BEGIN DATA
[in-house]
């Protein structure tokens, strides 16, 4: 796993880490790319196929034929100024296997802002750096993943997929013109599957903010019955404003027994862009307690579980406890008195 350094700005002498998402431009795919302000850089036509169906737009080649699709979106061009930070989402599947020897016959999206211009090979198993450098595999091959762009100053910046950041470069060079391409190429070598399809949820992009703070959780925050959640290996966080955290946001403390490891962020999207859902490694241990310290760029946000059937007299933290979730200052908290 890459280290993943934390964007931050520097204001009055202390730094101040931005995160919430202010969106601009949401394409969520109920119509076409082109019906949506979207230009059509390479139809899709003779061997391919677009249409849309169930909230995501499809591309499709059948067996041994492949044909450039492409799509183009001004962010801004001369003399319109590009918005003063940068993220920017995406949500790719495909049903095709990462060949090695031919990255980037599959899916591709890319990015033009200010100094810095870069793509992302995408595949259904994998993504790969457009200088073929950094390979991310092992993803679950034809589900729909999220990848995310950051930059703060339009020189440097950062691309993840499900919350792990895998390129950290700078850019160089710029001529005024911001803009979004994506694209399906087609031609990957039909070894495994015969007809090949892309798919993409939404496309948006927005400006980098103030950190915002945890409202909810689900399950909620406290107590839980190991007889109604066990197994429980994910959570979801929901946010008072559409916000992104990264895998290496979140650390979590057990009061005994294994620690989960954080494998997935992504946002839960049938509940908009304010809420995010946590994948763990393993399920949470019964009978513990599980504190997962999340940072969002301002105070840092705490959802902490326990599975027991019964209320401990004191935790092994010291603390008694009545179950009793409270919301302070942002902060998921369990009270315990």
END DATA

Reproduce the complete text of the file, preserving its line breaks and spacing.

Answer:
[in-house]
């Protein structure tokens, strides 16, 4: 796993880490790319196929034929100024296997802002750096993943997929013109599957903010019955404003027994862009307690579980406890008195 350094700005002498998402431009795919302000850089036509169906737009080649699709979106061009930070989402599947020897016959999206211009090979198993450098595999091959762009100053910046950041470069060079391409190429070598399809949820992009703070959780925050959640290996966080955290946001403390490891962020999207859902490694241990310290760029946000059937007299933290979730200052908290 890459280290993943934390964007931050520097204001009055202390730094101040931005995160919430202010969106601009949401394409969520109920119509076409082109019906949506979207230009059509390479139809899709003779061997391919677009249409849309169930909230995501499809591309499709059948067996041994492949044909450039492409799509183009001004962010801004001369003399319109590009918005003063940068993220920017995406949500790719495909049903095709990462060949090695031919990255980037599959899916591709890319990015033009200010100094810095870069793509992302995408595949259904994998993504790969457009200088073929950094390979991310092992993803679950034809589900729909999220990848995310950051930059703060339009020189440097950062691309993840499900919350792990895998390129950290700078850019160089710029001529005024911001803009979004994506694209399906087609031609990957039909070894495994015969007809090949892309798919993409939404496309948006927005400006980098103030950190915002945890409202909810689900399950909620406290107590839980190991007889109604066990197994429980994910959570979801929901946010008072559409916000992104990264895998290496979140650390979590057990009061005994294994620690989960954080494998997935992504946002839960049938509940908009304010809420995010946590994948763990393993399920949470019964009978513990599980504190997962999340940072969002301002105070840092705490959802902490326990599975027991019964209320401990004191935790092994010291603390008694009545179950009793409270919301302070942002902060998921369990009270315990």